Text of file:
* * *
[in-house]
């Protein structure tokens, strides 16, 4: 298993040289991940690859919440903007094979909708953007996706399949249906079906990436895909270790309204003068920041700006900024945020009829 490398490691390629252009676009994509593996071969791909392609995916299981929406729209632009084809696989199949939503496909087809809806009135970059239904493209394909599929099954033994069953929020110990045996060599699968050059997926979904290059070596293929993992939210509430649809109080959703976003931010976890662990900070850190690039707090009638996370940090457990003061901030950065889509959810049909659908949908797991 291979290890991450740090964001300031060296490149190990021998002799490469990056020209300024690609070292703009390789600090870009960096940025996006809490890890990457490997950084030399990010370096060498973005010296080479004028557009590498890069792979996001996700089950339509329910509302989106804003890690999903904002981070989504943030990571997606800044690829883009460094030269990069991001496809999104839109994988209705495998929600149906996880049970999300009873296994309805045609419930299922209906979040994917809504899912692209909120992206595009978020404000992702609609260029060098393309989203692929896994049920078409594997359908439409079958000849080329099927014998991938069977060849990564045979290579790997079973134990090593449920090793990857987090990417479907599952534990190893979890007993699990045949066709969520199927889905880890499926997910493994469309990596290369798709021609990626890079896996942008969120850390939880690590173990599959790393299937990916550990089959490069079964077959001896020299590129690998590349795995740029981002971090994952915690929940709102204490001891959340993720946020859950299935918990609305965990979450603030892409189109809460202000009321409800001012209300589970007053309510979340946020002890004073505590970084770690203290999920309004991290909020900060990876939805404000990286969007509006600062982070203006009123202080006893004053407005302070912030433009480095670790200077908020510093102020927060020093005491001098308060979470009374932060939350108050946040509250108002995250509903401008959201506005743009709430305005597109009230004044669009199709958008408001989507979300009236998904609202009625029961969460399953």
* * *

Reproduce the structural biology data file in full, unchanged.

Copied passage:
[in-house]
């Protein structure tokens, strides 16, 4: 298993040289991940690859919440903007094979909708953007996706399949249906079906990436895909270790309204003068920041700006900024945020009829 490398490691390629252009676009994509593996071969791909392609995916299981929406729209632009084809696989199949939503496909087809809806009135970059239904493209394909599929099954033994069953929020110990045996060599699968050059997926979904290059070596293929993992939210509430649809109080959703976003931010976890662990900070850190690039707090009638996370940090457990003061901030950065889509959810049909659908949908797991 291979290890991450740090964001300031060296490149190990021998002799490469990056020209300024690609070292703009390789600090870009960096940025996006809490890890990457490997950084030399990010370096060498973005010296080479004028557009590498890069792979996001996700089950339509329910509302989106804003890690999903904002981070989504943030990571997606800044690829883009460094030269990069991001496809999104839109994988209705495998929600149906996880049970999300009873296994309805045609419930299922209906979040994917809504899912692209909120992206595009978020404000992702609609260029060098393309989203692929896994049920078409594997359908439409079958000849080329099927014998991938069977060849990564045979290579790997079973134990090593449920090793990857987090990417479907599952534990190893979890007993699990045949066709969520199927889905880890499926997910493994469309990596290369798709021609990626890079896996942008969120850390939880690590173990599959790393299937990916550990089959490069079964077959001896020299590129690998590349795995740029981002971090994952915690929940709102204490001891959340993720946020859950299935918990609305965990979450603030892409189109809460202000009321409800001012209300589970007053309510979340946020002890004073505590970084770690203290999920309004991290909020900060990876939805404000990286969007509006600062982070203006009123202080006893004053407005302070912030433009480095670790200077908020510093102020927060020093005491001098308060979470009374932060939350108050946040509250108002995250509903401008959201506005743009709430305005597109009230004044669009199709958008408001989507979300009236998904609202009625029961969460399953």